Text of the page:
To elucidate the mechanism by which local delivery of 3-morpholino-sydnonimine (SIN-1) affects intimal hyperplasia after percutaneous transluminal coronary angioplasty (PTCA).
Porcine coronary arteries were treated with PTCA and immediately afterwards locally treated for 5 minutes, with a selective cytosolic guanylate cyclase inhibitor, 1 H-(1,2,4)oxadiazole(4,3-alpha)quinoxaline-1-one (ODQ) + SIN-1 or only SIN-1 using a drug delivery-balloon. Arteries were angiographically depicted, morphologically evaluated and analyzed after one and eight weeks for actin, myosin and intermediate filaments (IF) and nitric oxide synthase (NOS) contents.
Luminal diameter after PCI in arteries treated with SIN-1 alone and corrected for age-growth was significantly larger as compared to ODQ + SIN-1 or to controls (p < 0.01). IF/actin ratio after one week in SIN-1 treated segments was not different compared to untreated segments, but was significantly reduced compared to ODQ + SIN-1 treated vessels (p < 0.05). Expression of endothelial NADPH diaphorase activity was significantly lower in untreated segments and in SIN-1 treated segments compared to controls and SIN-1 + ODQ treated arteries (p < 0.01). Restenosis index (p < 0.01) and intimal hyperplasia (p < 0.01) were significantly reduced while the residual lumen was increased (p < 0.01) in SIN-1 segments compared to controls and ODQ + SIN-1 treated vessels.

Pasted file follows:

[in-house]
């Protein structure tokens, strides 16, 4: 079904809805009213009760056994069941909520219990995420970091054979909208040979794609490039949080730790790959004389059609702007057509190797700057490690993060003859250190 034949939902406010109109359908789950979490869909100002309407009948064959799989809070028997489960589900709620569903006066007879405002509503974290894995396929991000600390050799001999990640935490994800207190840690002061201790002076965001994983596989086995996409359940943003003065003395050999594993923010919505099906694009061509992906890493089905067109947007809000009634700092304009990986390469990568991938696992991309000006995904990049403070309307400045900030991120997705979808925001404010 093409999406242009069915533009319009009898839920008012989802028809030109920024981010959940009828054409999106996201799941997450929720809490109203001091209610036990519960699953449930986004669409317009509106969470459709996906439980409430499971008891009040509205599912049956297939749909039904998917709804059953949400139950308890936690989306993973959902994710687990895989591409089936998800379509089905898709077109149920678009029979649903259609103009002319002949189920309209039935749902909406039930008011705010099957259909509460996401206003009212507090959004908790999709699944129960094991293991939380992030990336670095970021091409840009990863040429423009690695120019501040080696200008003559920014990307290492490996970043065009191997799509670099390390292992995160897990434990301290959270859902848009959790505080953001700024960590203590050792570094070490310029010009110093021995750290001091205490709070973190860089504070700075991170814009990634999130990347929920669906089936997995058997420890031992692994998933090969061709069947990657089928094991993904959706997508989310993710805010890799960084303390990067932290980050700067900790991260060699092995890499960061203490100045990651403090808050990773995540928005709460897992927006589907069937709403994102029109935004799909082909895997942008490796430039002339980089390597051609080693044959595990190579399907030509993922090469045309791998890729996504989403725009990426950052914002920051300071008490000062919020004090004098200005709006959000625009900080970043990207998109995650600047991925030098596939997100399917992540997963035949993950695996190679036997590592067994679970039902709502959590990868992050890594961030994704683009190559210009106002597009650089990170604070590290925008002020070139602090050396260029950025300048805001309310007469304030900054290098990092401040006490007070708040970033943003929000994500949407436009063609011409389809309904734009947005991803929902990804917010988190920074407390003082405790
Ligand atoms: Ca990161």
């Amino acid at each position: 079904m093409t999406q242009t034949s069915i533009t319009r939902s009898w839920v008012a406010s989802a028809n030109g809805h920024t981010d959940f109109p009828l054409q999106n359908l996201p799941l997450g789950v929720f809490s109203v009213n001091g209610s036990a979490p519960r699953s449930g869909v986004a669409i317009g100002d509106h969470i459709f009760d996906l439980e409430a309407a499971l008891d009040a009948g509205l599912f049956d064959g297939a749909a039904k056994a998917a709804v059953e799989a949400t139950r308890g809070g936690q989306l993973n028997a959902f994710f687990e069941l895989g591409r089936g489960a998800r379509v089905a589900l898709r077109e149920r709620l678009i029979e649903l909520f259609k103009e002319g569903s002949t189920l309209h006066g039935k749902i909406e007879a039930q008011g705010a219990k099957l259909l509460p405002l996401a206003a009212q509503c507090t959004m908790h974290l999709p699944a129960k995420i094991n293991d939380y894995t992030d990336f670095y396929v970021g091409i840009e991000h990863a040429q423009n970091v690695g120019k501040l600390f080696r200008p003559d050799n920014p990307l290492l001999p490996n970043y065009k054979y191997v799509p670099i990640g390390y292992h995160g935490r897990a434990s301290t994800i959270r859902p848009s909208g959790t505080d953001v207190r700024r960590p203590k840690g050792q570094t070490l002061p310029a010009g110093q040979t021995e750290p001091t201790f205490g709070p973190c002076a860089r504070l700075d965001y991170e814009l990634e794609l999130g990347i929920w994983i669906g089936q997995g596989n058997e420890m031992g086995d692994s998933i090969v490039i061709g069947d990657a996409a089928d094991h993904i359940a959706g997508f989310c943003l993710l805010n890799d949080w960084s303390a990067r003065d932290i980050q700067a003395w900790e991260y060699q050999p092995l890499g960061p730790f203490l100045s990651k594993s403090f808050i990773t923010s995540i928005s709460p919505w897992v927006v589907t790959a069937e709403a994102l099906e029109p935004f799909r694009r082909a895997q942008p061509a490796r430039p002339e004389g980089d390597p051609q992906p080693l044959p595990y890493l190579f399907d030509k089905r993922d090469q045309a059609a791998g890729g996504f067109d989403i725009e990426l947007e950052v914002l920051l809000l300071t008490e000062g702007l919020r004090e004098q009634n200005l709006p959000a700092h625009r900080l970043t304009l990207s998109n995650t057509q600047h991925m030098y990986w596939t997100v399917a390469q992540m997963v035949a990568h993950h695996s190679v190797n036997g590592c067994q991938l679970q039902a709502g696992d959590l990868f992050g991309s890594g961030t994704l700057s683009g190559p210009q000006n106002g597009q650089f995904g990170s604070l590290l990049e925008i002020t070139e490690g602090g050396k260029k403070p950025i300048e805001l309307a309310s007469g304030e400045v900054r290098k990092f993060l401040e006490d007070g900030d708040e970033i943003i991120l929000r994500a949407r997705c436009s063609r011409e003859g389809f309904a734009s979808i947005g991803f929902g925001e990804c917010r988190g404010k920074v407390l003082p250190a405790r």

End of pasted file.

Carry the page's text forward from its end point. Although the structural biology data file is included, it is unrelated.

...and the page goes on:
After PTCA local delivery of high concentrations of the NO donor SIN-1 for 5 minutes inhibited injury induced neointimal hyperplasia. This favorable effect was abolished by inhibition of guanylyl cyclase indicating mediation of a cyclic guanosine 3',5'-monophosphate (cGMP)-dependent pathway. The momentary events at the time of injury play crucial role in the ensuring development of intimal hyperplasia.